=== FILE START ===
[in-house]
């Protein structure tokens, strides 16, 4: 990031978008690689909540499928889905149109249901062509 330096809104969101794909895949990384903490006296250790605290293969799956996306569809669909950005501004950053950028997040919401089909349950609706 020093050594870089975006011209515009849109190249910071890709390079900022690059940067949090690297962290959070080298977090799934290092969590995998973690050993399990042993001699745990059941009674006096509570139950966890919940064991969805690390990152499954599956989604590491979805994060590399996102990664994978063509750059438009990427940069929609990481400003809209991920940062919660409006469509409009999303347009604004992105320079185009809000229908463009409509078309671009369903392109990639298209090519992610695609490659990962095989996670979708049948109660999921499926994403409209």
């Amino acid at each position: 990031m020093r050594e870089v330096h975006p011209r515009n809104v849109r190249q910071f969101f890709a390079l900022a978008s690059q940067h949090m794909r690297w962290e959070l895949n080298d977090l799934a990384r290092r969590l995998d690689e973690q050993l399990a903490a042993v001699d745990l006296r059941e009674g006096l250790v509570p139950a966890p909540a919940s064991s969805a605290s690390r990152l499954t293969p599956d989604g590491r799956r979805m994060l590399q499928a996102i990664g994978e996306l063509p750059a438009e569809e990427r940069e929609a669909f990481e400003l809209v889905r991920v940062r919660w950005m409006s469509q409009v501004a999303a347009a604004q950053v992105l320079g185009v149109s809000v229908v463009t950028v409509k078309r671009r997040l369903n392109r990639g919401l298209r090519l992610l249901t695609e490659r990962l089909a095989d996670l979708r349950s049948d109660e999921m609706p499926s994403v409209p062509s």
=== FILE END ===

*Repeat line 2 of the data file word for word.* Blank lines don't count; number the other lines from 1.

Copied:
């Protein structure tokens, strides 16, 4: 990031978008690689909540499928889905149109249901062509 330096809104969101794909895949990384903490006296250790605290293969799956996306569809669909950005501004950053950028997040919401089909349950609706 020093050594870089975006011209515009849109190249910071890709390079900022690059940067949090690297962290959070080298977090799934290092969590995998973690050993399990042993001699745990059941009674006096509570139950966890919940064991969805690390990152499954599956989604590491979805994060590399996102990664994978063509750059438009990427940069929609990481400003809209991920940062919660409006469509409009999303347009604004992105320079185009809000229908463009409509078309671009369903392109990639298209090519992610695609490659990962095989996670979708049948109660999921499926994403409209």